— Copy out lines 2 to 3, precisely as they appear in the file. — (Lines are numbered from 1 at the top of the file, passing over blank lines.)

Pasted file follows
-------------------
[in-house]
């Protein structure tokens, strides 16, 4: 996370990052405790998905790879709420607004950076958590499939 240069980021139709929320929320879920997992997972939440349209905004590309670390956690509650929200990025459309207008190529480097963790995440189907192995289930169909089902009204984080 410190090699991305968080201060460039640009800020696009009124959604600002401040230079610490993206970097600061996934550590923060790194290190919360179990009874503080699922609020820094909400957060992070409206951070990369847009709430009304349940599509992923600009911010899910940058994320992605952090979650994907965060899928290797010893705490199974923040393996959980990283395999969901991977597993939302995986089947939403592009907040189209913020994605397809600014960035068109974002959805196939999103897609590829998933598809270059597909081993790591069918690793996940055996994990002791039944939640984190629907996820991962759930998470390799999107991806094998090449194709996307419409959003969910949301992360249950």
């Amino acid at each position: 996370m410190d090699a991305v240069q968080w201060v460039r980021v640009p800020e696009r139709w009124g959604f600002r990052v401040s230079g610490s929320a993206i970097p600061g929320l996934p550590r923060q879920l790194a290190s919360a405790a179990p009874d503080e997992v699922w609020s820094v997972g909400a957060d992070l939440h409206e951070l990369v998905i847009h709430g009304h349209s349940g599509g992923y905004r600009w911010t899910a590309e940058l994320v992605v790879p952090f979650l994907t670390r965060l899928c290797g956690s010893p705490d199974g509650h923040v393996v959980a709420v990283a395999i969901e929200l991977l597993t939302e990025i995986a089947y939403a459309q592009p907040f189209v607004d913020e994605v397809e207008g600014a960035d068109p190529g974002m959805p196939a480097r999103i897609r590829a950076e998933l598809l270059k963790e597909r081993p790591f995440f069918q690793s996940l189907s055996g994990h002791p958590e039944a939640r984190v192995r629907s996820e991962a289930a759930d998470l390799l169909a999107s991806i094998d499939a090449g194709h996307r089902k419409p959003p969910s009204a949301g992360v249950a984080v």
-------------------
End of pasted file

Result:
């Protein structure tokens, strides 16, 4: 996370990052405790998905790879709420607004950076958590499939 240069980021139709929320929320879920997992997972939440349209905004590309670390956690509650929200990025459309207008190529480097963790995440189907192995289930169909089902009204984080 410190090699991305968080201060460039640009800020696009009124959604600002401040230079610490993206970097600061996934550590923060790194290190919360179990009874503080699922609020820094909400957060992070409206951070990369847009709430009304349940599509992923600009911010899910940058994320992605952090979650994907965060899928290797010893705490199974923040393996959980990283395999969901991977597993939302995986089947939403592009907040189209913020994605397809600014960035068109974002959805196939999103897609590829998933598809270059597909081993790591069918690793996940055996994990002791039944939640984190629907996820991962759930998470390799999107991806094998090449194709996307419409959003969910949301992360249950």
């Amino acid at each position: 996370m410190d090699a991305v240069q968080w201060v460039r980021v640009p800020e696009r139709w009124g959604f600002r990052v401040s230079g610490s929320a993206i970097p600061g929320l996934p550590r923060q879920l790194a290190s919360a405790a179990p009874d503080e997992v699922w609020s820094v997972g909400a957060d992070l939440h409206e951070l990369v998905i847009h709430g009304h349209s349940g599509g992923y905004r600009w911010t899910a590309e940058l994320v992605v790879p952090f979650l994907t670390r965060l899928c290797g956690s010893p705490d199974g509650h923040v393996v959980a709420v990283a395999i969901e929200l991977l597993t939302e990025i995986a089947y939403a459309q592009p907040f189209v607004d913020e994605v397809e207008g600014a960035d068109p190529g974002m959805p196939a480097r999103i897609r590829a950076e998933l598809l270059k963790e597909r081993p790591f995440f069918q690793s996940l189907s055996g994990h002791p958590e039944a939640r984190v192995r629907s996820e991962a289930a759930d998470l390799l169909a999107s991806i094998d499939a090449g194709h996307r089902k419409p959003p969910s009204a949301g992360v249950a984080v």